Does going to a conference make someone a better Christian, or not going mean they are not walking with God? Obviously not, but it is one of the few places on the planet where one experiences true biblical community and where community is created. Community to a Christian is as water to a plant: it is that important. Therefore sewing your disciple into a community of committed Christians is perhaps the greatest way you will ever serve them. A challenge is the way this service is executed, because until you’ve been to a conference it will always sound like the waste of a perfectly good weekend. Your spiritual child needs to eat green beans and simply offering them on the menu is not going to get the job done.

A challenge to a conference focuses on two things: the benefits of going and ad- dressing the obstacles to not being able to come. First, go through the many benefits of being at the conference using God-inspired overstatement where possible: “It’s like putting your spiritual life on steroids.” Next, ask the question: “What would be some of the potential barriers for you attending this conference?” Write them down as they speak and address each one. If it’s money, offer a scholarship; if it’s an upcoming test, go with them to the dumpster and help them rummage for the discarded answer key. (It’s just a joke).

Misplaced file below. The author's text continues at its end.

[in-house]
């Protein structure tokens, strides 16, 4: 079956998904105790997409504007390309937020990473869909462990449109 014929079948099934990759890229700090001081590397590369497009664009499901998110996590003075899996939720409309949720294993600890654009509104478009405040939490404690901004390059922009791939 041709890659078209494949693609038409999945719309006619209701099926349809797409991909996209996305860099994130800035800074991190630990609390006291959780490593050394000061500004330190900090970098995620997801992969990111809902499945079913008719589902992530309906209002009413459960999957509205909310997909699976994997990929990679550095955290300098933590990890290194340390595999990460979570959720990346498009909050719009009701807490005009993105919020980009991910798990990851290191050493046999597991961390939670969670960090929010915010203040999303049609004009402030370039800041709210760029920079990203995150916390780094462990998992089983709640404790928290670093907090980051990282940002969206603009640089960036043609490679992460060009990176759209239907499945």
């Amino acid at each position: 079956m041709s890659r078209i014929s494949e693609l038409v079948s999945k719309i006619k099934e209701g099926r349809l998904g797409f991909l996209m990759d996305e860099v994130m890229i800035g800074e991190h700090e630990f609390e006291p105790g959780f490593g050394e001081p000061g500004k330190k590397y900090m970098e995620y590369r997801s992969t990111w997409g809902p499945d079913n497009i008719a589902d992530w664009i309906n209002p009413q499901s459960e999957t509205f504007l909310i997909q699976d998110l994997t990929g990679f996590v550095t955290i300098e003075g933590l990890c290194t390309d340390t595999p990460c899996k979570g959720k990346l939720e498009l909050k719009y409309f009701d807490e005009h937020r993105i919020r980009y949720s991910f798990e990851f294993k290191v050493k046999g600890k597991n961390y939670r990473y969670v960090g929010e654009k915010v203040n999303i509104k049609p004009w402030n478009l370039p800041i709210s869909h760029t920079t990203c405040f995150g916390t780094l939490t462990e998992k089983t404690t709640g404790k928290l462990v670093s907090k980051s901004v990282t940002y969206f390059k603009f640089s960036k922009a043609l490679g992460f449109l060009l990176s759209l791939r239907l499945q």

If all of this has been to no avail, I would be quite pointed: “I’ll be honest with you. I really feel that this is the next step for you spiritually. You’ve hit a ceiling to how much you can grow on your own. Would you be willing to pray about it and honestly tell God you are willing to do whatever He shows you?” There is a point when you can press too far, especially for someone new to the ministry. But if you have been involved in a discipleship relationship for a year or more, and they still remain on the periphery of community, you must take a further step and become not only a fork in the road but a fork, spoon and knife.


Perhaps your persuasive skills and empowerment by the Spirit far exceed mine, but to challenge someone to give an entire summer of their lives is difficult. I’ve found it better to challenge them to a retreat and have them learn about summer projects through a promotion at the retreat before I ever address the issue. It can also be helpful to inform them of a summer project that aligns with a known area of interest: perhaps an inner city project, or hiking in Yellowstone. I generally sit down to challenge someone to a summer project if I have leverage for doing so: if a person has articulated a desire to do full-time ministry, or holds a leadership role in the ministry.